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John Maynard, the nom de plume of an independent economist who is obsessed with official statistics, recently wrote a piece on how falling Eskom electricity production is being offset by the growing number of independent power producers. Eskom’s national spokesperson Khulu Phasiwe responded to the article on Facebook. And while he accepts a slump in economic growth has helped keep the lights on, he highlighted further Eskom initiatives that have contributed. This included rigorous maintenance that was carried out on existing infrastructure as well as Medupi Unit 6 coming on line, plus the independent contributions Maynard referred to. His full response is below. Maynard’s response is included below. – Stuart Lowman
From Khulu Phasiwe, Eskom national spokesperson
It is not clear why Fin24 felt the need to publish an article by an economist who uses a pseudonym. Once can only assume that this ‘economist’ either doesn’t exist or that they are not too sure of their facts. South Africa is a democracy, with guaranteed freedom of expression and association.
Around this time last year Eskom was implementing load shedding almost every day, and some energy analysts had even projected that it would take between three and five years to arrest the situation. Some analysts even predicted total collapse of the power grid in a few weeks, which later turned into months, and now a deafening silence.
Now that Eskom has managed to contain load shedding, with nine successive months without load shedding, many of these ‘experts’ are now saying the absence of load shedding has nothing to do with Eskom’s rigorous maintenance programme, and the fact that at least one unit of the Medupi power station is now commercially operational. Earlier this year the Business Day attributed the current stability on the power system to pure luck. The editorial went further to even suggest that Eskom was not doing maintenance in order to artificially keep the lights on.
In winter of last year, some energy experts were quoted as saying that the only way out of this situation was for Eskom to use power barges (power ships) as a short-term solution before Medupi, Kusile and Ingula come on stream.
The anonymous correctly notes that a slump in economic growth has contributed to the current low electricity demand. But that is where they stopped. In his or her analysis, there can’t be any other reasons for the absence of load shedding.
In our media briefing last Friday, and a few others before, we did acknowledge that there has been a slight drop in demand due the current low demand in commodities, and that some of the large industrial customers have scaled down their electricity demand until the demand picks up again in future. But that is not the whole story.
Other contributing factors include Eskom’s rigorous plant maintenance programme which has resulted in over 2000MW being brought back on stream. Adherence to a strict maintenance regime has also helped to reduce a number of breakdowns, which was a big factor last year that made our power system to be unreliable and unpredictable. In addition, Medupi’s Unit 6 is also contributing nearly 800MW into the grid.
Another factor is the contribution of 1 800MW from the independent power producers (IPPs) as per government’s plan to allow new entrants into the power generation market. The Department of Energy announced this week that an additional 7000MW will come on stream from the IPPs in the next few years. The success of the energy efficiency campaign is also another factor. Many more households and businesses are now more conscious of how they use electricity than before. All these factors played a role in helping to stabilise the power. Choosing one over the others is tantamount to wilfuly misleading your readers. Our readers and audiences in general deserve better, they need to know all the facts so that they can make up their minds based on hard dispassionate facts.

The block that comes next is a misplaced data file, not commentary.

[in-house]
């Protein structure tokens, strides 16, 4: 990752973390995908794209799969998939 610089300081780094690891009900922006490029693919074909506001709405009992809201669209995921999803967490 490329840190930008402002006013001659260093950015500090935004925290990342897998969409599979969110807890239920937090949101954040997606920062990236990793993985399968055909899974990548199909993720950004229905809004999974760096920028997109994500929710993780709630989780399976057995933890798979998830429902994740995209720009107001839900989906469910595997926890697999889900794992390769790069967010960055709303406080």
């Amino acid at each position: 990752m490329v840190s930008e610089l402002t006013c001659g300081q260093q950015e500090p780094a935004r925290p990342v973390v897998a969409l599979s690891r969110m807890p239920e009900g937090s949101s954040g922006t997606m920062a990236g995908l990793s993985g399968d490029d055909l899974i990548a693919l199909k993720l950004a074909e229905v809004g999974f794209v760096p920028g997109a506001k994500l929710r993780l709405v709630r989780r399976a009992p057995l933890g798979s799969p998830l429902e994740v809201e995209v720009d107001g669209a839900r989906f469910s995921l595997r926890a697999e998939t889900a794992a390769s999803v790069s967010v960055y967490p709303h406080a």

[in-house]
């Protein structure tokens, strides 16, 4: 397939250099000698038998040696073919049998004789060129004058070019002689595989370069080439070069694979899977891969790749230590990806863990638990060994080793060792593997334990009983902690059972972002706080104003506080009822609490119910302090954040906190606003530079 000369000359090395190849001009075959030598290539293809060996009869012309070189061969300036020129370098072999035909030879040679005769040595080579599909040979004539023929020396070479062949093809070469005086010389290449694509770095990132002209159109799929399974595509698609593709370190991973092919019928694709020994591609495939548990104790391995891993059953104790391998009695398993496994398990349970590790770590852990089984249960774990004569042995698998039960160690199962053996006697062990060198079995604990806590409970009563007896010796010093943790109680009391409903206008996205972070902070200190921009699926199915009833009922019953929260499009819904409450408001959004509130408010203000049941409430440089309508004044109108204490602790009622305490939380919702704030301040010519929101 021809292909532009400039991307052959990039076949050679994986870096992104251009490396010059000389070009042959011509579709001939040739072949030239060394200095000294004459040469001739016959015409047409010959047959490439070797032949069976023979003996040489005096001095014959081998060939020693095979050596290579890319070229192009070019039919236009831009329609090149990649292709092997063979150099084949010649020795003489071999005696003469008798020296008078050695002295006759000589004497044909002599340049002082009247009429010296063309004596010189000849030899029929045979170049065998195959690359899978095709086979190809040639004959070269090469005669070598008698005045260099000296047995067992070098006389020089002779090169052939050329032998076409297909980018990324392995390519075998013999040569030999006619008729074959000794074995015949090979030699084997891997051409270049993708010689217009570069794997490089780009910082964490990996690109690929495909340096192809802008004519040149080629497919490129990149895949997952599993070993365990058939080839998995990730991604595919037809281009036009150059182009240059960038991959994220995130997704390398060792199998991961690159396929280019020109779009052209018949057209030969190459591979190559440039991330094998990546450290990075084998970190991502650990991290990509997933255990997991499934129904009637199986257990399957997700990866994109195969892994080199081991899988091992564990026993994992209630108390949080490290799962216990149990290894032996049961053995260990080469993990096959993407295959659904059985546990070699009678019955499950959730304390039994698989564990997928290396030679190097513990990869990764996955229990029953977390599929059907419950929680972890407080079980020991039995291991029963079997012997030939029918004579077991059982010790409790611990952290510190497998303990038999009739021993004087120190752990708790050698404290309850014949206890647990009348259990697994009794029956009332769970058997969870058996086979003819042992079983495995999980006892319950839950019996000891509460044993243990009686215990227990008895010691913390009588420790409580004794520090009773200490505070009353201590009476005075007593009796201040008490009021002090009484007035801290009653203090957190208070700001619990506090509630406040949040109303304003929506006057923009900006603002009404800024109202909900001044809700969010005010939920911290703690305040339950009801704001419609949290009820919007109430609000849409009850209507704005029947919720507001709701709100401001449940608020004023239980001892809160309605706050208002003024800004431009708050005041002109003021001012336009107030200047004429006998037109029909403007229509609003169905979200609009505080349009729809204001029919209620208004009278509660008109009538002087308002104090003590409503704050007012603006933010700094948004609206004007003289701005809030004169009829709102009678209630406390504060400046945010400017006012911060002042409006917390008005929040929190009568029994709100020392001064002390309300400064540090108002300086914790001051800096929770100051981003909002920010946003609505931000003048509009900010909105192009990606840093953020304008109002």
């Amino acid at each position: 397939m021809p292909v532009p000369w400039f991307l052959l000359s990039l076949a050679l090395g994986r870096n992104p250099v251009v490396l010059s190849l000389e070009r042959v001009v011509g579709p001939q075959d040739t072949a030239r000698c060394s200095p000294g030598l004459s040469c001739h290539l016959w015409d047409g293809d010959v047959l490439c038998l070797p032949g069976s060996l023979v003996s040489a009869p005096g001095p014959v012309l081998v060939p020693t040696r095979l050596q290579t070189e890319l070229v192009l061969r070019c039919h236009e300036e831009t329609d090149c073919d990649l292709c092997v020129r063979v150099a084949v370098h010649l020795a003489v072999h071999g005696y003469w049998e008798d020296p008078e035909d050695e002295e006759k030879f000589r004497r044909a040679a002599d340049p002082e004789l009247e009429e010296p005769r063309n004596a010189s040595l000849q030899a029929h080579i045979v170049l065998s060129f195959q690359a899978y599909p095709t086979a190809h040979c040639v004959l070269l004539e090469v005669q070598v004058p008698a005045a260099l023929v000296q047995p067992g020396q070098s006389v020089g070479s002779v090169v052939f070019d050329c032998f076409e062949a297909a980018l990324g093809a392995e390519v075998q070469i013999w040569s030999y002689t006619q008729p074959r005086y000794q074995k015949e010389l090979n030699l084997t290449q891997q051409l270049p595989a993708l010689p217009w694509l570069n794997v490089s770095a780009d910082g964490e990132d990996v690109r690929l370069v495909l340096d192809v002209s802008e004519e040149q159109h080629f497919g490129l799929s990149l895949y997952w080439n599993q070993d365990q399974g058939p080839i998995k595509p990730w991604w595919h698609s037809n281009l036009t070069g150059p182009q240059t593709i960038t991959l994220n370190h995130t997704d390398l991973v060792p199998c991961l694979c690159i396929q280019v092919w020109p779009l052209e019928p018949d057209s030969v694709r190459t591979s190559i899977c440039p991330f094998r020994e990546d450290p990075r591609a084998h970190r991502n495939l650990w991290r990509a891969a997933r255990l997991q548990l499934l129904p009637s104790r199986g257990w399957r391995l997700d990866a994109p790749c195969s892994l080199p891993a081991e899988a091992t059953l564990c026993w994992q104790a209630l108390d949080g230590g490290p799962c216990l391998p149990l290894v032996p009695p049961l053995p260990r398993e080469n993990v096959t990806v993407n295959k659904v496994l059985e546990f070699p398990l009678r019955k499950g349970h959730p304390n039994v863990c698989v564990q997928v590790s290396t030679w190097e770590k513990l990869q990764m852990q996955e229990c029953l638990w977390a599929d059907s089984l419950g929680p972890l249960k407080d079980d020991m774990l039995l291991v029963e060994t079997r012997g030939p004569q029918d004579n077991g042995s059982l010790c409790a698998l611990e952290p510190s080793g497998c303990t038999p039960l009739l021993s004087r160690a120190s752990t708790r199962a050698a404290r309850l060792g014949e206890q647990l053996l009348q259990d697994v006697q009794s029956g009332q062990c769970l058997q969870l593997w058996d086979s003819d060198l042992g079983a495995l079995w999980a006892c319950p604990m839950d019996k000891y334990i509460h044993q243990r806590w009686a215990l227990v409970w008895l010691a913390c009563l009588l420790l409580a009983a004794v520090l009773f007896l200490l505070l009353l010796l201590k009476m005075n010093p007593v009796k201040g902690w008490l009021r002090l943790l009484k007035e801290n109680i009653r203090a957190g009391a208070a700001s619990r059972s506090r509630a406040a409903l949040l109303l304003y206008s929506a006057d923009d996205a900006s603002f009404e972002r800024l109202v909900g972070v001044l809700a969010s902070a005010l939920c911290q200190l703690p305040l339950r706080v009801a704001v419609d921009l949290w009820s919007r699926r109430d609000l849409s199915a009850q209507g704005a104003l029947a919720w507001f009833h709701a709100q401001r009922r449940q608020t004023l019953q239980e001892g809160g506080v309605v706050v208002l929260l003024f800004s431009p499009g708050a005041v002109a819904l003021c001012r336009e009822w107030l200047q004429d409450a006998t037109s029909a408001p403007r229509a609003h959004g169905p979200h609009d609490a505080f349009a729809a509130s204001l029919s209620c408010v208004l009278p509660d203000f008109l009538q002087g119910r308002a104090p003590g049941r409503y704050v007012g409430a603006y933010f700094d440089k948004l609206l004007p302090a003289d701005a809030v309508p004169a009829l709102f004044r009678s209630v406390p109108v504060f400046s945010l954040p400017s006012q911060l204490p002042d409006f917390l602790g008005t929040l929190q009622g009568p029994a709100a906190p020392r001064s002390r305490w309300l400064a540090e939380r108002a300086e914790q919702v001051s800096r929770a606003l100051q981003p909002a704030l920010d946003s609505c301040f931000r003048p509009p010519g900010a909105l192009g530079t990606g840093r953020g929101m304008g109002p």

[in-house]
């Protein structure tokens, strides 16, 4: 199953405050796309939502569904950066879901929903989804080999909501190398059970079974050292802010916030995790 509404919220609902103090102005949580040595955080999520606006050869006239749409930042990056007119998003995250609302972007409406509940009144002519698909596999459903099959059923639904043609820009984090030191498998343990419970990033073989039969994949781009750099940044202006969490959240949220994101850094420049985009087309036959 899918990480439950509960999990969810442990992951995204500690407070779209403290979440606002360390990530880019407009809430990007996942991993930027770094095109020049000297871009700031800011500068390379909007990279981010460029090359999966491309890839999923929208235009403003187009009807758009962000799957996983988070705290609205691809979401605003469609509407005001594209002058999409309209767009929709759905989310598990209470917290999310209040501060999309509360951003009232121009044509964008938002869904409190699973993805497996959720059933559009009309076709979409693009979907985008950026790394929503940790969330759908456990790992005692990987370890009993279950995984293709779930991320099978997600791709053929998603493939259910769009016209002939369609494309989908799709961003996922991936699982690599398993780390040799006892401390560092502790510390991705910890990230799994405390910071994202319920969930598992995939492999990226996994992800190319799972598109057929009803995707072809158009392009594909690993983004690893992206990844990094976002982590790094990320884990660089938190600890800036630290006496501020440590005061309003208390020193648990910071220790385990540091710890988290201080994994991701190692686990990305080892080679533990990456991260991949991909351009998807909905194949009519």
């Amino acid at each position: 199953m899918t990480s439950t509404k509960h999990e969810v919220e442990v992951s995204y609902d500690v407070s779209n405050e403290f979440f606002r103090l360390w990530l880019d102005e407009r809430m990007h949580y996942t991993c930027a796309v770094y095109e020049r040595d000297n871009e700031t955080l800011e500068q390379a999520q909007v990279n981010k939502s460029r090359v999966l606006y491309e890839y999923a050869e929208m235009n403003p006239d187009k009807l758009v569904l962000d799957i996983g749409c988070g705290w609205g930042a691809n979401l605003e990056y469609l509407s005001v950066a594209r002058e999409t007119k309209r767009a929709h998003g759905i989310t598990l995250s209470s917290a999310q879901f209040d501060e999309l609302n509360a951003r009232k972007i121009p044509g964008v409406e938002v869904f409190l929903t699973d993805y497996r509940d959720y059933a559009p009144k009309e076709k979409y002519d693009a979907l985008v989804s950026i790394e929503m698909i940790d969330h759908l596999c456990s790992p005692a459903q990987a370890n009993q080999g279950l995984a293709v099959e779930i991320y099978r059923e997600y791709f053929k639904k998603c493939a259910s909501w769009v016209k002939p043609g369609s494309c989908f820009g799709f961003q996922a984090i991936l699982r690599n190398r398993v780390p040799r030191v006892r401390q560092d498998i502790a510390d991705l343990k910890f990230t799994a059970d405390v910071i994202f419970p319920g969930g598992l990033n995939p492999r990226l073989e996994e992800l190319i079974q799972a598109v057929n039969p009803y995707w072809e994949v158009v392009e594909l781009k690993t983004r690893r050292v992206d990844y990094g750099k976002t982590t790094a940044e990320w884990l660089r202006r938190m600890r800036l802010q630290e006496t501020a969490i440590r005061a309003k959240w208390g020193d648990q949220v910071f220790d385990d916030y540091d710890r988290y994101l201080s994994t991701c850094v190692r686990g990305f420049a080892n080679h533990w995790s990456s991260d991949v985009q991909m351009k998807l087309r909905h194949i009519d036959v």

As Irish playwright Oscar Wilde once noted that, “We’re all in the gutter, but some of us are looking at the stars.” With the power system turning out differently than initially projected by some analysts, I think it is safe to say some of our analysts and writers are not looking at the stars but are seeing the stars.
John Maynard’s response
While all South African’s including myself are grateful for the fact that there has been no load shedding for months (and we hope to never see it again), it does not change the numbers that was published on Biznews and republished on Fin24.
The fact remains that Eskom’s total power output has declined by almost 16% since the middle of 2007 (no sign of that 2000MW from maintenance and 800W from Medupi you mentioned), while the power output of independents has increased by almost 30% over the same time period. Thus to state that Eskom’s maintenance efforts and new power coming online from one of Medupi’s units has helped to stop the occurrence of load shedding holds little water, as Eskom is still generating 16% less energy than they did in 2007. So the fruits of rigorous maintenance and a unit of Medupi coming online is less power being generated than 9 years ago? Don’t think so.
Therefore the only other conclusions that can be made for why there is no longer any load shedding is that consumers and businesses have become more energy efficient, demand has dropped off significantly due to economic circumstances or independent power producers have started to contribute more (as the numbers show). All of these possibilities hold more water than saying Eskom’s efforts has resulted in the disappearance of load shedding as their efforts has resulted in nothing more but a decline in level of power output produced since middle 2007.
As for my anonymity. While our democracy allows for freedom of expression and association, it also allows me the right to privacy.
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